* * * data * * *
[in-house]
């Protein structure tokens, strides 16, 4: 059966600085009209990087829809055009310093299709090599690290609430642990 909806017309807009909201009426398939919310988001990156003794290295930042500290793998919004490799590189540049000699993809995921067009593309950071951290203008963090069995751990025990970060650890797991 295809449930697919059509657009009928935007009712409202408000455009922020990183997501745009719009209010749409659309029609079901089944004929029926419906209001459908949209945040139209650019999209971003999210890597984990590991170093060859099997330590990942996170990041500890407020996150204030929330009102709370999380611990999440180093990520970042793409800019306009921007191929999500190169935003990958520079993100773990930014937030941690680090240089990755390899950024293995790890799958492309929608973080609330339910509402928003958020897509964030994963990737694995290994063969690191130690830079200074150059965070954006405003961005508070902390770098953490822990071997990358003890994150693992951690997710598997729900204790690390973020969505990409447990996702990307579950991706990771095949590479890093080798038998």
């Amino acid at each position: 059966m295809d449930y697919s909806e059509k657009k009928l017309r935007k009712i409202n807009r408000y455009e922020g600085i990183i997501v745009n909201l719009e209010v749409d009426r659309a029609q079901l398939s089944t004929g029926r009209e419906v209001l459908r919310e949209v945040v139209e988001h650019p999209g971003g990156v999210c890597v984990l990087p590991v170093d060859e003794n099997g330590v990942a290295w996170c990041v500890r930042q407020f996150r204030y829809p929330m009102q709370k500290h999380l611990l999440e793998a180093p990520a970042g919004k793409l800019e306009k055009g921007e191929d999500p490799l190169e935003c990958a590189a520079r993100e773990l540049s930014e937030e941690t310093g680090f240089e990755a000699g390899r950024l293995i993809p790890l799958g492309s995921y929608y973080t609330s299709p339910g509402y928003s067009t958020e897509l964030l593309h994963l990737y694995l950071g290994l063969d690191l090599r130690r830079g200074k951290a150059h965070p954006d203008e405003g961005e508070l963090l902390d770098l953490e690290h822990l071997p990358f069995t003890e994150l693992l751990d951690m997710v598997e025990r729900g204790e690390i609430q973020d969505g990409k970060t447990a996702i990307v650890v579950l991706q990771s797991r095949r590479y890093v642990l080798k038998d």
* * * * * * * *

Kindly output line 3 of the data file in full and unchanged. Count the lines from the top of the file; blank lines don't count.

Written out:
């Amino acid at each position: 059966m295809d449930y697919s909806e059509k657009k009928l017309r935007k009712i409202n807009r408000y455009e922020g600085i990183i997501v745009n909201l719009e209010v749409d009426r659309a029609q079901l398939s089944t004929g029926r009209e419906v209001l459908r919310e949209v945040v139209e988001h650019p999209g971003g990156v999210c890597v984990l990087p590991v170093d060859e003794n099997g330590v990942a290295w996170c990041v500890r930042q407020f996150r204030y829809p929330m009102q709370k500290h999380l611990l999440e793998a180093p990520a970042g919004k793409l800019e306009k055009g921007e191929d999500p490799l190169e935003c990958a590189a520079r993100e773990l540049s930014e937030e941690t310093g680090f240089e990755a000699g390899r950024l293995i993809p790890l799958g492309s995921y929608y973080t609330s299709p339910g509402y928003s067009t958020e897509l964030l593309h994963l990737y694995l950071g290994l063969d690191l090599r130690r830079g200074k951290a150059h965070p954006d203008e405003g961005e508070l963090l902390d770098l953490e690290h822990l071997p990358f069995t003890e994150l693992l751990d951690m997710v598997e025990r729900g204790e690390i609430q973020d969505g990409k970060t447990a996702i990307v650890v579950l991706q990771s797991r095949r590479y890093v642990l080798k038998d």